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CU Provides Next Chance For UW To Show Program's Evolution
Release: 10/14/2011
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Oct. 14, 2011

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NOTE: The 520 bridge will close in both directions at 8:00 p.m. on Saturday (after the UW-Colorado game).

By Gregg Bell
UW Director of Writing

SEATTLE - Steve Sarkisian was assessing Colorado, Washington's opponent upon return from its bye week.

But what the third-year coach was actually telling more about was his own UW team (4-1, 2-0 Pac-12), which is off to its best start since 2006.

"To me they are eerily similar to who we were a couple years ago," Sarkisian said this week of the Buffaloes (1-5, 0-2 ). "I think they have talent on their football team. I think they are well-coached. I think they play hard and they are trying to find a way to get over the hump and to win some of these tight ball games."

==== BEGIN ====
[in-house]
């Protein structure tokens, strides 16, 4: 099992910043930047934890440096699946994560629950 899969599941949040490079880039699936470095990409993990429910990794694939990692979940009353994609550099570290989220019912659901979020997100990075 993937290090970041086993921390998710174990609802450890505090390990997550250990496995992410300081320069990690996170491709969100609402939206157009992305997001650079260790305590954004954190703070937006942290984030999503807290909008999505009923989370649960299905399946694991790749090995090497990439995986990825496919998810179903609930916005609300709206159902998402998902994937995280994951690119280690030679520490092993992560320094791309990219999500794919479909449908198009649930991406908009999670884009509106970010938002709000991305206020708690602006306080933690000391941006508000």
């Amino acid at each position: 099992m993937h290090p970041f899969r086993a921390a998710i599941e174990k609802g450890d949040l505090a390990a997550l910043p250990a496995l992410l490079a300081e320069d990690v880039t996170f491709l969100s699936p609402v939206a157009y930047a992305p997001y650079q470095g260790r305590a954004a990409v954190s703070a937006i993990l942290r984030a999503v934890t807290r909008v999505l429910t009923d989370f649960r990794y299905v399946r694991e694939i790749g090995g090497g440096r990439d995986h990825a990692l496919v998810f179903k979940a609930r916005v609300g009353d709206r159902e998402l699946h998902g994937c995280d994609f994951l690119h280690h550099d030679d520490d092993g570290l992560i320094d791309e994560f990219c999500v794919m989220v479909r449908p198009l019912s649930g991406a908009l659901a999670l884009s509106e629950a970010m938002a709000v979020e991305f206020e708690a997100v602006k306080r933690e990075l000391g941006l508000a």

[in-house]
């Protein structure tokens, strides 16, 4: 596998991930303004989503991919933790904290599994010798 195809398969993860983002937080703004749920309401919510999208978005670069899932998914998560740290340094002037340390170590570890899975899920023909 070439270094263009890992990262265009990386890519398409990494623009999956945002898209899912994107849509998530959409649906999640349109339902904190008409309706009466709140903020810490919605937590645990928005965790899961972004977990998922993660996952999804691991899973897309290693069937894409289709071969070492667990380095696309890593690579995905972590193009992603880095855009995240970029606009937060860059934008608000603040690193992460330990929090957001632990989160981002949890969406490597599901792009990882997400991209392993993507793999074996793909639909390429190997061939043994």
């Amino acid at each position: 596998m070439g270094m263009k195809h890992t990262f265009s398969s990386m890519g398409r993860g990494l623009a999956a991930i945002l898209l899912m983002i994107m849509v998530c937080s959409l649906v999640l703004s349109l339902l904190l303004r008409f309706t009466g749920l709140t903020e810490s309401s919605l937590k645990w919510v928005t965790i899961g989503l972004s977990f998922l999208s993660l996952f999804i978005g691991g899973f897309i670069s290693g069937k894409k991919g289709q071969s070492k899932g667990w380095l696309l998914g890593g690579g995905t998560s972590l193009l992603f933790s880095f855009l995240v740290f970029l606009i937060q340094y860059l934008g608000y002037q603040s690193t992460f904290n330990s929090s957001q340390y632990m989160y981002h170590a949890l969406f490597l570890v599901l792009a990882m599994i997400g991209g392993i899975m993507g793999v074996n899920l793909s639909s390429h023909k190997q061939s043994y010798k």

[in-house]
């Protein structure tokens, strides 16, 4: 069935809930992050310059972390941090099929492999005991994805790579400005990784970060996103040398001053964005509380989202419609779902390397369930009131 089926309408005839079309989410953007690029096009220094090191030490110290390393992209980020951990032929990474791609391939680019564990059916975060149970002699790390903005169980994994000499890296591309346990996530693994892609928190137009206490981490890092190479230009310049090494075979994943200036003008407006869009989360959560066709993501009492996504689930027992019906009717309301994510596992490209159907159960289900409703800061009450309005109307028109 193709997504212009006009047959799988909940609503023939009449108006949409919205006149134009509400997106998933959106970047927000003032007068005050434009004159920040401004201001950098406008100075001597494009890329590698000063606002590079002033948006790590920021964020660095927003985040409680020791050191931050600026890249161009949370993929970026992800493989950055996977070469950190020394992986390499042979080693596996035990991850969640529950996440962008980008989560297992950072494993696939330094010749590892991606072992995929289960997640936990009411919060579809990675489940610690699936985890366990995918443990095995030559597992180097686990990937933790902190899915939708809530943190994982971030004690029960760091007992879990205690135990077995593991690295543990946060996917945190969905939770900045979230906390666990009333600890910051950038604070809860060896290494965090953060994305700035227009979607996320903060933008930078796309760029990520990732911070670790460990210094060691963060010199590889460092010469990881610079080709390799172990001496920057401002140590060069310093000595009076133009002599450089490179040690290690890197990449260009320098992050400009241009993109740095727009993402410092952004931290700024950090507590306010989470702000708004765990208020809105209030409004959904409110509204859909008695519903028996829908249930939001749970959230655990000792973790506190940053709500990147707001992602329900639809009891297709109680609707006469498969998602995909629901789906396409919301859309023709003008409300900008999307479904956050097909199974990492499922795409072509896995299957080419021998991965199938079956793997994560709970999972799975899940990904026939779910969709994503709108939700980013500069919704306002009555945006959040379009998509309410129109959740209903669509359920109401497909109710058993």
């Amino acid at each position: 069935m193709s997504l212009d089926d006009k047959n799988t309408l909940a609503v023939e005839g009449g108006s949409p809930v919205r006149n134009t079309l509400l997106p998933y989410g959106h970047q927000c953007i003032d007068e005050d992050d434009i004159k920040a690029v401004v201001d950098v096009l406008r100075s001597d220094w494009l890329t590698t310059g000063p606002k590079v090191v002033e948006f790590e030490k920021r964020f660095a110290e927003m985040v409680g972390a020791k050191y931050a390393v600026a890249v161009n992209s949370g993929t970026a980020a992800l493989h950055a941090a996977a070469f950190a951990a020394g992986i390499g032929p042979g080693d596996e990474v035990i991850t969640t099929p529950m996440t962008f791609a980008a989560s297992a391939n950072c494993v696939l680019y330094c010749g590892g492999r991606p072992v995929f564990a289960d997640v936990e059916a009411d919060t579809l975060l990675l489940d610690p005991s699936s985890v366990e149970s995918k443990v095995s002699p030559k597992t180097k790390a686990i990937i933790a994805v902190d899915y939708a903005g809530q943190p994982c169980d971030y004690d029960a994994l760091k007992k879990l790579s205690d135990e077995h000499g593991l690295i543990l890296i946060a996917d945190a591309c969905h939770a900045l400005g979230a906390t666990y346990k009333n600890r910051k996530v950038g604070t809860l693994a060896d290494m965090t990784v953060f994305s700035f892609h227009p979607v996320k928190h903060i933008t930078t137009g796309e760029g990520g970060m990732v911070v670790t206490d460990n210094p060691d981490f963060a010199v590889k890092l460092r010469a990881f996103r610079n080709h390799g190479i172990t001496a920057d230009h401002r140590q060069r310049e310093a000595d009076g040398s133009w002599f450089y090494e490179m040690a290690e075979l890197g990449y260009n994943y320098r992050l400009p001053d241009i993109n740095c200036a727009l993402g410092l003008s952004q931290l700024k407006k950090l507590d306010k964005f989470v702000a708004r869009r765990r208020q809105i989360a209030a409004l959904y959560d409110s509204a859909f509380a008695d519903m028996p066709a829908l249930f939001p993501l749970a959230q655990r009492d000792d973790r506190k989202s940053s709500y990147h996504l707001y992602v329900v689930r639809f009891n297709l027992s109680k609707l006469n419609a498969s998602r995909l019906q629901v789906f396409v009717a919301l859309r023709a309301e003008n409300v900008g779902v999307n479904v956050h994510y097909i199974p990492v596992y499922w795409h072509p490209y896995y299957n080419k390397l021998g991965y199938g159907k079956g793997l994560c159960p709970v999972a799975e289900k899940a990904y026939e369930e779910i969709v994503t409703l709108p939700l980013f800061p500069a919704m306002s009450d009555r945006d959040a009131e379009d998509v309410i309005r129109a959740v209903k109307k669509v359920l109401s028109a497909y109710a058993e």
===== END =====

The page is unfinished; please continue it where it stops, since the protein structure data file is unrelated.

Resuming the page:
He was referring to Colorado's overtime loss to California and its late loss to Washington State.

He was also, indirectly referring to what Saturday's 12:30 p.m. game at Husky Stadium -- on ROOT Sports television regionally, the Washington IMG College radio network and here on GoHuskies.com with another live game chat -- represents.

It's a chance for Sarkisian's rising program to evolve some more.

The Buffaloes, new to the conference this year and with first-year coach Jon Embree, have lost 21 consecutive games outside the state of Colorado. That dates to 2007 and includes the `07 Independence Bowl in Louisiana. Their only win so far this season came last month over Colorado State at the neutral site of Denver.

Beating CU after the Huskies' impressive, 31-14 romp at Utah in their previous game Oct. 1 would show Washington is gaining some of the consistency Sarkisian has been seeking for years. It would show his players are focused on themselves, on doing their jobs correctly and repeatedly regardless of the opponent or game situation.